Creating an office that works perfectly;
Whether you’re reconfiguring desk layouts, having a full-scale office refit or looking for an entirely new office building, working relationships and personal wellbeing should be your top priorities.
Wellbeing has become a natural focus for any forward thinking office design.
Creating a happy and healthy workplace improves not only employee wellness, but also efficiency and productivity levels.
72% of people surveyed believe their office environment has negatively affected their physical or mental wellbeing.
The work environment is a space that employees spend a significant amount of time in, and it is therefore important to recognise its impact on wellbeing.
There are many different factors that successfully enhance workplace wellbeing but getting the layout/space plan right is key.
Based on recent surveys, 95% of UK workers agree their office environment can affect their morale at work, which directly impacts business success.
Integrating biophilia in your office stimulates creativity and has a calming, positive effect on your mood throughout the day.
Adopting natural daylight into your design can further inspire mental wellness by averting Seasonal Affective Disorder (SAD). SAD symptoms often appear in autumn and carry on into the winter months.
As the days become shorter, the absence of daylight can cause energy slumps and low morale.
Make sure windows and daylight are available to all for at least a part of the day.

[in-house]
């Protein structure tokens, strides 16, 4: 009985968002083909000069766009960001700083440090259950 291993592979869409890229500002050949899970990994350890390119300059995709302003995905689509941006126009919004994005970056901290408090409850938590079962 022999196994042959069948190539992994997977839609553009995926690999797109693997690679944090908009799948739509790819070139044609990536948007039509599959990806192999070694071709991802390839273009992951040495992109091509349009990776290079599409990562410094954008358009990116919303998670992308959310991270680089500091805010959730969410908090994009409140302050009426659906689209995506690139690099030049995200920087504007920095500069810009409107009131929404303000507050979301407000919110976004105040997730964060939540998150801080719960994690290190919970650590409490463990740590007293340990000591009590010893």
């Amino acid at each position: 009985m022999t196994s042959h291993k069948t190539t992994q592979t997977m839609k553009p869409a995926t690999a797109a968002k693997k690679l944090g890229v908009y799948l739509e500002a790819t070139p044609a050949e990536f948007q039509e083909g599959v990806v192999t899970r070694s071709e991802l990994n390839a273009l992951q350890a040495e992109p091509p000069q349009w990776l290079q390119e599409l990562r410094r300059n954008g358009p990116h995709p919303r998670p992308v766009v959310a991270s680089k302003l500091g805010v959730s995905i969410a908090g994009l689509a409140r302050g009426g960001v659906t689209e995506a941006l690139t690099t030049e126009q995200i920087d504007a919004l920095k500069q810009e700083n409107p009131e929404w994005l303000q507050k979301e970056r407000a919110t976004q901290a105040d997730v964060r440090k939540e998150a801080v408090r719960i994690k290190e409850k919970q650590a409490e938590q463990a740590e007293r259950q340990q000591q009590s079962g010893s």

People are seeking flexibility and choice for how they work.
It is essential to create a flexible working environment that successfully caters to all working styles.
With the rise of agile working and coworking, more and more businesses will look to embrace this.
Break out areas, quiet zones, and work booths provide a variety of settings while simultaneously encouraging collaboration and socialising.
Hot desking allows for the sharing of desks which caters to flexible or part-time staff.
Bench-style desking is a very efficient way to provide maximum desk spaces.
When possible, push desks against the wall to save space. If pods must be "floated," make sure you allow space for flow-through foot traffic that doesn't interfere with other occupants.
Personal file cabinets or lockers help reduce visual clutter on desktops, resulting in a clean, minimal look. Lockers work well for part time or flexible staff.
Executive desks in the hub of the office democratises the workspace and creates a feeling of accessibility. Desk returns provide space for collaboration and an invitation for employees to stop and chat.
A group of "Hot Desks," which are not assigned to anyone, encourage movement and cross-company collaboration. Allowing more staff to use the space reduces your overall footprint, makes good business sense, and is more sustainable.
Providing opportunities to meet and talk encourages the sharing of ideas and collaboration. If possible, make them large and enjoyable spaces.
A space with multiple arrangements makes room for simultaneous meetings, after-work socials, or a place to chat with co-workers.
A dedicated "Quiet Room" with comfortable furniture provides a respite from the open office for private work, contemplation, and escape.
A reception which reflects your company culture makes an important first impression. Make it welcoming and accessible.
Meeting rooms of various sizes work well for multiple purposes, both internal and external. Include a sit to stand table for quicker and more energised meetings.